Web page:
Applied Clinical Trials
Institutional review boards play a critical role in the clinical trial process, ensuring that human subjects are protected and treated ethically. In addition to our responsibilities to research subjects, we are obliged to provide our clients with streamlined, efficient review and support services. Over the years, we’ve taken a number of steps to improve our offerings.
One path we explored, after performing the intense internal audits required by ISO, was to begin looking at methods for reducing waste and limiting non-value-added activities, with eyes on improving response time and achieving 100 percent data accuracy in every submission. The exploration of numerous process improvement systems and methodologies led us to embark upon a Lean Six Sigma program in partnership with North Carolina State University’s Industrial Extension Service (IES).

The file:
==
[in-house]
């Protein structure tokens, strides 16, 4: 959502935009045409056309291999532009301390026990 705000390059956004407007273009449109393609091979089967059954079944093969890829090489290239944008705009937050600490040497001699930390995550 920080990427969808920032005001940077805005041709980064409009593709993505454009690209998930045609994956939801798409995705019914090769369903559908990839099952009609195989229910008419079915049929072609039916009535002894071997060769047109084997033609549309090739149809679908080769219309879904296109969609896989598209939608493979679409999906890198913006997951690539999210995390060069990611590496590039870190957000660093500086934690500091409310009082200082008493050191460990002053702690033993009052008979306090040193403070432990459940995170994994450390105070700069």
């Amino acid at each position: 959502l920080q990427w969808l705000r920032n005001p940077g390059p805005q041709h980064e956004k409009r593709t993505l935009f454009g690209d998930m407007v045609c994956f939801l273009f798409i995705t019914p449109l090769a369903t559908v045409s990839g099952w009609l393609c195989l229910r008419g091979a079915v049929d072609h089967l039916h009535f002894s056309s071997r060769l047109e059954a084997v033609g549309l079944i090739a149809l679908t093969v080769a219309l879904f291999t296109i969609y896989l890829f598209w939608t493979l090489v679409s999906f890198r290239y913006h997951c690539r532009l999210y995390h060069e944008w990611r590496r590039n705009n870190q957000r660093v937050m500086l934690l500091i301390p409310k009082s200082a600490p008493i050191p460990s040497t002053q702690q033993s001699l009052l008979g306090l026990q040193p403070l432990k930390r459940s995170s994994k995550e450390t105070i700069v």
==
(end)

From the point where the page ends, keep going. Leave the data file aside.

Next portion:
The goal of the Copernicus Lean and Six Sigma (CLASS) initiative was the minimization of non-value added activities and the reduction of variation – eliminating rework, reducing costs and improving customer satisfaction, both internal and external. This is achieved through an employee team-based approach, led by a facilitator, which promotes employee empowerment and positive morale. Success is determined by measuring internal and external errors, client feedback and employee involvement.
The results of CLASS have been dramatic. Turnaround times have been slashed – including a 20 percent reduction in one of the most involved submission types generally handled by IRBs. Our shipping department has been streamlined and automated, vastly reducing technological redundancies and cutting the time needed to deliver documents to clients. And our (already low) error rate has been further reduced.
Having gone through the CLASS exercise, CGIRB leadership saw firsthand the benefits of the initiative nearly immediately.
Of course, CGIRB is not the only organization in the clinical trials industry to take advantage of Lean Six Sigma methodology. Check out our “Closing Thought” in this month’s issue of Applied Clinical Trials to learn more.